Michigan’s youth deserve the same opportunity as their peers in other states to mature into self-sufficient, law-abiding, contributing members of their communities, which is why it is critical that members of the Judiciary committee vote in support of HB 4947 through HB 4966.


Jeree Thomas, Esq.

Policy Director

Campaign for Youth Justice

[1] South Carolina legislation signed by the Governor on June 6, 2016  http://www.scstatehouse.gov/sess121_2015-2016/bills/916.htm

[2]  Louisiana legislation signed by the Governor on June 14, 2016 https://www.legis.la.gov/legis/ViewDocument.aspx?d=1012088

[3] The seven remaining states are Michigan, New York, North Carolina, Georgia, Texas, Missouri, and Wisconsin.

[4] Beck, A. (2013). Sexual Victimization in Prisons and Jails Reported by Inmates, 23, 2011-12.  Washington, DC: U.S. Department of Justice, Bureau of Justice Statistics.  http://www.bjs.gov/content/pub/pdf/svpjri1112.pdf

[5] United States. (2009). National Prison Rape Elimination Commission Report. Washington, DC: National Prison Rape Elimination Commission.

[6]Calculations by comparing suicide rates published by the Bureau of Justice Statistics and the Center for Disease Control. Mumola, C.J. (2005, August). Suicide and Homicide in State Prisons and Local Jails. Washington, D.C.: U.S. Department of Justice, Office of Justice Programs, Bureau of Justice Statistics.

[7]Collateral Consequence of Criminal Convictions, American Bar Association and the National Institute of Justice,  http://www.abacollateralconsequences.org/search/?jurisdiction=26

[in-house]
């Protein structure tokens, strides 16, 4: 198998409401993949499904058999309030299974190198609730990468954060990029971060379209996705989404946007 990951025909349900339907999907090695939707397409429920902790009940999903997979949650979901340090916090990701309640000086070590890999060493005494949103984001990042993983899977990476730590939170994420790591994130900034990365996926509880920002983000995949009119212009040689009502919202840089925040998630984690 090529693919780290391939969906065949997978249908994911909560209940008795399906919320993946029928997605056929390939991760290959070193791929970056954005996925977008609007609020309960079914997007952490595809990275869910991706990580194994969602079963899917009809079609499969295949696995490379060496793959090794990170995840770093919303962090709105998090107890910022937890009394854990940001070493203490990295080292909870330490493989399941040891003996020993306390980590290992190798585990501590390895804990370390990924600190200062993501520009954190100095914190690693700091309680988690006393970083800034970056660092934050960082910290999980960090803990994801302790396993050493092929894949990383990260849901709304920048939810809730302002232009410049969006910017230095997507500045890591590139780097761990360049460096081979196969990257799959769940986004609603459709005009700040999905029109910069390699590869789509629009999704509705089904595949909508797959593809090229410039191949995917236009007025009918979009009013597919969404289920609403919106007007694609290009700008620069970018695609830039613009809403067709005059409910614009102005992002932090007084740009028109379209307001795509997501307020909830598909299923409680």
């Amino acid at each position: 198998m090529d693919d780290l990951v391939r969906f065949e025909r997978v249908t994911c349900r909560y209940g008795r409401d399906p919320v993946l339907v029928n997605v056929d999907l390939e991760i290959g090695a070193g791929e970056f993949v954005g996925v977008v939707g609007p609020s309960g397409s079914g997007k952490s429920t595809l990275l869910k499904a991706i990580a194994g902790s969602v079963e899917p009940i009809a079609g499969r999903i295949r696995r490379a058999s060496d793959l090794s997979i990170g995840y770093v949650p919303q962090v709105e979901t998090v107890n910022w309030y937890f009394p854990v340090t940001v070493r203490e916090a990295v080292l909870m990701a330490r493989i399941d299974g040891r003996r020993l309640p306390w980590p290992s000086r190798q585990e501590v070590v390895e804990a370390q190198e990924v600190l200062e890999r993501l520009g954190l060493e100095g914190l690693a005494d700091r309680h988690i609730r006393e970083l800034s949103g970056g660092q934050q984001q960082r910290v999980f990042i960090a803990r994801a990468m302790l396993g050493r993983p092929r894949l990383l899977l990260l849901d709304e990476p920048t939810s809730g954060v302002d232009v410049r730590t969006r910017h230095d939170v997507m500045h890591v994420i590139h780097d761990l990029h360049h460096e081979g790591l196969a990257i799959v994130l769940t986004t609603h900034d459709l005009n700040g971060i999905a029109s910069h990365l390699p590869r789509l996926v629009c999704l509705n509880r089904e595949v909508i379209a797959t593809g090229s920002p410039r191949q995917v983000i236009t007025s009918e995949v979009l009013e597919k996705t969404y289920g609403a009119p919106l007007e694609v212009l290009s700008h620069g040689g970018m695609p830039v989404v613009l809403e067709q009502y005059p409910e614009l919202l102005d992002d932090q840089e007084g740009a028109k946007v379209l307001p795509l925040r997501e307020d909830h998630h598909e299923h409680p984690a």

[8] Ziedenberg, Jason, You’re An Adult Now Youth in the Adult Criminal Justice Systems (2011). Available online at http://static.nicic.gov/Library/025555.pdf

[9] Noonan, M.E. & Ginder, S (2015). Mortality in Local Jails and State Prisons, 2000-2013- Statistical Tables.  Washington, DC: U.S. Department of Justice, Bureau of Justice Statistics.  Kuanliang, A., Sorensen, J., Cunningham, M. (2008). Juvenile Inmates in Adult Prison System: Rates of Disciplinary Misconduct and Violence. Criminal Justice and Behavior, 35, 1186-1201.

[10] Redding, Richard E. (2010). Juvenile Transfer Laws: An Effective Deterrent to Delinquency? Washington DC: U.S. Department of Justice, Office of Juvenile Justice and Delinquency Prevention.

[11]  Connecticut’s Declining Prison Population: Some Contributing Factors, Office of Policy & Management, Criminal justice Policy & Planning Division, (Sept. 29, 2016) http://www.ct.gov/opm/lib/opm/cjppd/cjcjpac/20160930connecticuts_declining_prison_population.pdf